A robotic surgeon is set to be tested aboard the International Space Station to one day be able to operate independently on humans in space.
After years of support and sponsorship from NASA, scientists in Nebraska have developed a robot called MIRA, which stands for “In Vivo Miniature Robotic Assistant.” And in 2024, the miniature surgical robot will blast off toward the space station, where it will prove its ability to cut tissue that mimics real tissue.
Scientists say it could one day repair an astronaut’s ruptured appendix during a mission to Mars, or remove shrapnel from a soldier who exploded thousands of miles away.
The robot was created by Shane Variator, a professor in the School of Engineering at the University of Nebraska-Lincoln. In April, NASA announced that it had awarded the university $100,000 to prepare the surgical robot for a test mission in 2024.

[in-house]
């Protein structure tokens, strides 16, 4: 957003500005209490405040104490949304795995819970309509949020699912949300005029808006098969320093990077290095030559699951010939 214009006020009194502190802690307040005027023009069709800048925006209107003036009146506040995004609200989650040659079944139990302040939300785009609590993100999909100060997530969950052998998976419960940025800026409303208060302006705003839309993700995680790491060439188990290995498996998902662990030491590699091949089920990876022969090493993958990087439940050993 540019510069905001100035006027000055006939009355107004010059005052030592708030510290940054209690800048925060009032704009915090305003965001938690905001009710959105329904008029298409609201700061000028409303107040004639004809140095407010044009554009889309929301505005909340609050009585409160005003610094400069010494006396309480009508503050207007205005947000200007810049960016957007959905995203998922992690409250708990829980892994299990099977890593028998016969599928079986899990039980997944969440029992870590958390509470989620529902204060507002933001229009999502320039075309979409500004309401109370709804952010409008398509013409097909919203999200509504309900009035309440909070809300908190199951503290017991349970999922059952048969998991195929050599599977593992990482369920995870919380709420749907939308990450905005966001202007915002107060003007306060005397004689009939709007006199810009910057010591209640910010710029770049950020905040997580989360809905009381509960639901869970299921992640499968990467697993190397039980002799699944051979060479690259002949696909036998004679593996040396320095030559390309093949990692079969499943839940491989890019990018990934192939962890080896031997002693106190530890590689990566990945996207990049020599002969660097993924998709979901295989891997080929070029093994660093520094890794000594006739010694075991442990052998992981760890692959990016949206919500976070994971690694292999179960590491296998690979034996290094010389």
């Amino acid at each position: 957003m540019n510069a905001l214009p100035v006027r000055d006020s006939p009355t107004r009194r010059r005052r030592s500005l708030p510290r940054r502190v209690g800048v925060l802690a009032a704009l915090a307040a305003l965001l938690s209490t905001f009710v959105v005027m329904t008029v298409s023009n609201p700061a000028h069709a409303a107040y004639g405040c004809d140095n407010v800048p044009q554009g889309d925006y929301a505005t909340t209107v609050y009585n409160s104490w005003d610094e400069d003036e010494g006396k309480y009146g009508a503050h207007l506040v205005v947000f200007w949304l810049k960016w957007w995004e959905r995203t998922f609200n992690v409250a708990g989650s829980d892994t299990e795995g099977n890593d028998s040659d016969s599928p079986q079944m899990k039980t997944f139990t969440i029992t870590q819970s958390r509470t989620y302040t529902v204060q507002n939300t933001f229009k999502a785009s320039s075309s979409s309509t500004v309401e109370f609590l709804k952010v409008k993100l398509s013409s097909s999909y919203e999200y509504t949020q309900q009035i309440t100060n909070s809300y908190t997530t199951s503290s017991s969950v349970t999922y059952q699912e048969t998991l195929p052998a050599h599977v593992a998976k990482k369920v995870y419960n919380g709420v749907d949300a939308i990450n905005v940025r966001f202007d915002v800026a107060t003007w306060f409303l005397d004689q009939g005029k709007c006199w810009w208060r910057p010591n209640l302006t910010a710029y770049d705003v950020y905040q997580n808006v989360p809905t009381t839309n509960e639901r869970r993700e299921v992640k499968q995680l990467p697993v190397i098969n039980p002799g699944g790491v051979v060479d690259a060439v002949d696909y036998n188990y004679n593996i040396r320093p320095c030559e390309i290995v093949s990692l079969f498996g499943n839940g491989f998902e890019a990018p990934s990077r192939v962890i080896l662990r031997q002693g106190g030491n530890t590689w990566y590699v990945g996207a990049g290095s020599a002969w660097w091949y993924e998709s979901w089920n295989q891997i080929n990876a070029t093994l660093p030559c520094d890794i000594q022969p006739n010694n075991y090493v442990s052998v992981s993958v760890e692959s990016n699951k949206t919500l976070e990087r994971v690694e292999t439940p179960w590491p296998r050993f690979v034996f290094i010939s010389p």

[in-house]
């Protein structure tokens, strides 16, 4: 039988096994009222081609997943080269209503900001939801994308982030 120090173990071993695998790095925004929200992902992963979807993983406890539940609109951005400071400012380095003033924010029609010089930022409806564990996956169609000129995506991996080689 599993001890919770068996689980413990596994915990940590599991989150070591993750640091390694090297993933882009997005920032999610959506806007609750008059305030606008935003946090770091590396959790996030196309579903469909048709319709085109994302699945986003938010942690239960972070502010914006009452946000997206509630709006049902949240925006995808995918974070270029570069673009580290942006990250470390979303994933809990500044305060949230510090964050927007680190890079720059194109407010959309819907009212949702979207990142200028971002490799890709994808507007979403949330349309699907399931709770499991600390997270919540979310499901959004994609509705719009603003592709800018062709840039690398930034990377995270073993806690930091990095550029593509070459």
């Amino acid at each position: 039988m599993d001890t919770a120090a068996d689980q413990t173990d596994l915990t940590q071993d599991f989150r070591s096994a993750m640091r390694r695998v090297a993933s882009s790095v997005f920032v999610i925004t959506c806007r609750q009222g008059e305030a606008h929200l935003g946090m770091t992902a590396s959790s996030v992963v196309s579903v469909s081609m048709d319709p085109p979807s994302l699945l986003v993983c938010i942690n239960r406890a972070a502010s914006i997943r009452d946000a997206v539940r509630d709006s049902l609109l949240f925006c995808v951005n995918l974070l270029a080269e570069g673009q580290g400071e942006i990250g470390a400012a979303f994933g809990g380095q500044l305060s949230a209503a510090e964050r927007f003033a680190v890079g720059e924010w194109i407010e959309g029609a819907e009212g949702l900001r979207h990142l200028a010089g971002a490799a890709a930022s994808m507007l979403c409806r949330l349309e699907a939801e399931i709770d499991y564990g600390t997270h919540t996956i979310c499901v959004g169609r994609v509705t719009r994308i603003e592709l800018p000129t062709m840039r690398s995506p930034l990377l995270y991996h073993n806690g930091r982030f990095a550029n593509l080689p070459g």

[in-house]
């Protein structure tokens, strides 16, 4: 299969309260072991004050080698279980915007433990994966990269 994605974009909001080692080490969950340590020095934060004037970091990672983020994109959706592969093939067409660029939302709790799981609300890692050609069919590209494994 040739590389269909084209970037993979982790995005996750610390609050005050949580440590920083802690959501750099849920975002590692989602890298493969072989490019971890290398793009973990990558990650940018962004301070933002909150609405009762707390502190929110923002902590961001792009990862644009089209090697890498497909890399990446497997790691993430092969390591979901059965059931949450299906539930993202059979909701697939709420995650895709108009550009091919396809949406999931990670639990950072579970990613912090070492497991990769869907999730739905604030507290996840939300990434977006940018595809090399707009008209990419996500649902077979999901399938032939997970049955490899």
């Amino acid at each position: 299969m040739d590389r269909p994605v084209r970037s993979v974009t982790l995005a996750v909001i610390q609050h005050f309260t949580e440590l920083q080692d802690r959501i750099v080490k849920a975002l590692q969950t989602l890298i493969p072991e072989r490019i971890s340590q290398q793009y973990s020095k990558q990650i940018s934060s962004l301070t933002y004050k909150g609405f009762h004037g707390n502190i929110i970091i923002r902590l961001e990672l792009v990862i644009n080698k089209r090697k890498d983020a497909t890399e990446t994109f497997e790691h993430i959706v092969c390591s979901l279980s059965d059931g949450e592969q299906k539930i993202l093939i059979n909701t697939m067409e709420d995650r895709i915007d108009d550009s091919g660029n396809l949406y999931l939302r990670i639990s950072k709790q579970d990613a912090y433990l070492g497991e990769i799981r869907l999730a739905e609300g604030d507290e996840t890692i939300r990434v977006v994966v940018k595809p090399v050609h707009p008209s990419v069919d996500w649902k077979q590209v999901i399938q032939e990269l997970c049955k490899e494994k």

The robot weighs just two pounds and is essentially a long robotic cylinder with two prongs that move at the bottom. And each of these two forks has two small tools at the end, one for locking things, the other for clipping things.
Ultimately, the robot will be used to cut and preserve real human organs and tissues, but years of research, development and testing must be completed first.
Currently, the instruments are inserted through a single incision in the patient’s abdomen, and are controlled by a human operator nearby in the surgeon’s console, but in the future, the robot could be made to operate independently.
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